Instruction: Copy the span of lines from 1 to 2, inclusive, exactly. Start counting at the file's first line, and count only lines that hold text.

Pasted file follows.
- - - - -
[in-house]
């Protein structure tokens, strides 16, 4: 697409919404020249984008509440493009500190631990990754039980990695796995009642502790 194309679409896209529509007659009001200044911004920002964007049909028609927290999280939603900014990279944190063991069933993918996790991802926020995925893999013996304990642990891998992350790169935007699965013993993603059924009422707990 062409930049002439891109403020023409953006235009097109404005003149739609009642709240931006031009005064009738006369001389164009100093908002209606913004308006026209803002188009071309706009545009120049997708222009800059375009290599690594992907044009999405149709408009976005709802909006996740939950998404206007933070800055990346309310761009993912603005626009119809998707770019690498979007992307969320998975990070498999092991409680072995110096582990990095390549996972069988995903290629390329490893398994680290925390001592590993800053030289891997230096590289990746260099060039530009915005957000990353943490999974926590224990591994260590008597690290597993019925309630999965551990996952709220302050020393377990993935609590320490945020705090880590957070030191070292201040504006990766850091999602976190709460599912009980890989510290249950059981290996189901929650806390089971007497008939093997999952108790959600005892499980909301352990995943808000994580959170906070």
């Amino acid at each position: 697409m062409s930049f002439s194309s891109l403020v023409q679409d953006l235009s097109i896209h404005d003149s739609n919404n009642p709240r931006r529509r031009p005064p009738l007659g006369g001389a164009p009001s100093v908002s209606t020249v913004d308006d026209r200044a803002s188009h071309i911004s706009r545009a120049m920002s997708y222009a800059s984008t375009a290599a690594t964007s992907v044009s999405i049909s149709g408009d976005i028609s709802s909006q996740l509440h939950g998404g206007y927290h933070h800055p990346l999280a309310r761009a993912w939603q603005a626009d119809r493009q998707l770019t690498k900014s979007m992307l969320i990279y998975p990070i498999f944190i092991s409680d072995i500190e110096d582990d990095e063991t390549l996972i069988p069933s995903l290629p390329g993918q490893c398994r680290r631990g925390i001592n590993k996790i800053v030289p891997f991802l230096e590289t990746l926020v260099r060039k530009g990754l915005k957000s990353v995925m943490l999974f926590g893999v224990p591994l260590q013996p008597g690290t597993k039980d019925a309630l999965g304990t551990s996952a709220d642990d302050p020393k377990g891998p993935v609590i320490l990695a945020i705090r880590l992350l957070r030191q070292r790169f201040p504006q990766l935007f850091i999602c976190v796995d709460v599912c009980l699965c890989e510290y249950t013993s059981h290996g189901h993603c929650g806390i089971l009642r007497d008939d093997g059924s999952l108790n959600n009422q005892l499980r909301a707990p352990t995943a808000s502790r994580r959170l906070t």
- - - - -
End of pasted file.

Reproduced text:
[in-house]
């Protein structure tokens, strides 16, 4: 697409919404020249984008509440493009500190631990990754039980990695796995009642502790 194309679409896209529509007659009001200044911004920002964007049909028609927290999280939603900014990279944190063991069933993918996790991802926020995925893999013996304990642990891998992350790169935007699965013993993603059924009422707990 062409930049002439891109403020023409953006235009097109404005003149739609009642709240931006031009005064009738006369001389164009100093908002209606913004308006026209803002188009071309706009545009120049997708222009800059375009290599690594992907044009999405149709408009976005709802909006996740939950998404206007933070800055990346309310761009993912603005626009119809998707770019690498979007992307969320998975990070498999092991409680072995110096582990990095390549996972069988995903290629390329490893398994680290925390001592590993800053030289891997230096590289990746260099060039530009915005957000990353943490999974926590224990591994260590008597690290597993019925309630999965551990996952709220302050020393377990993935609590320490945020705090880590957070030191070292201040504006990766850091999602976190709460599912009980890989510290249950059981290996189901929650806390089971007497008939093997999952108790959600005892499980909301352990995943808000994580959170906070």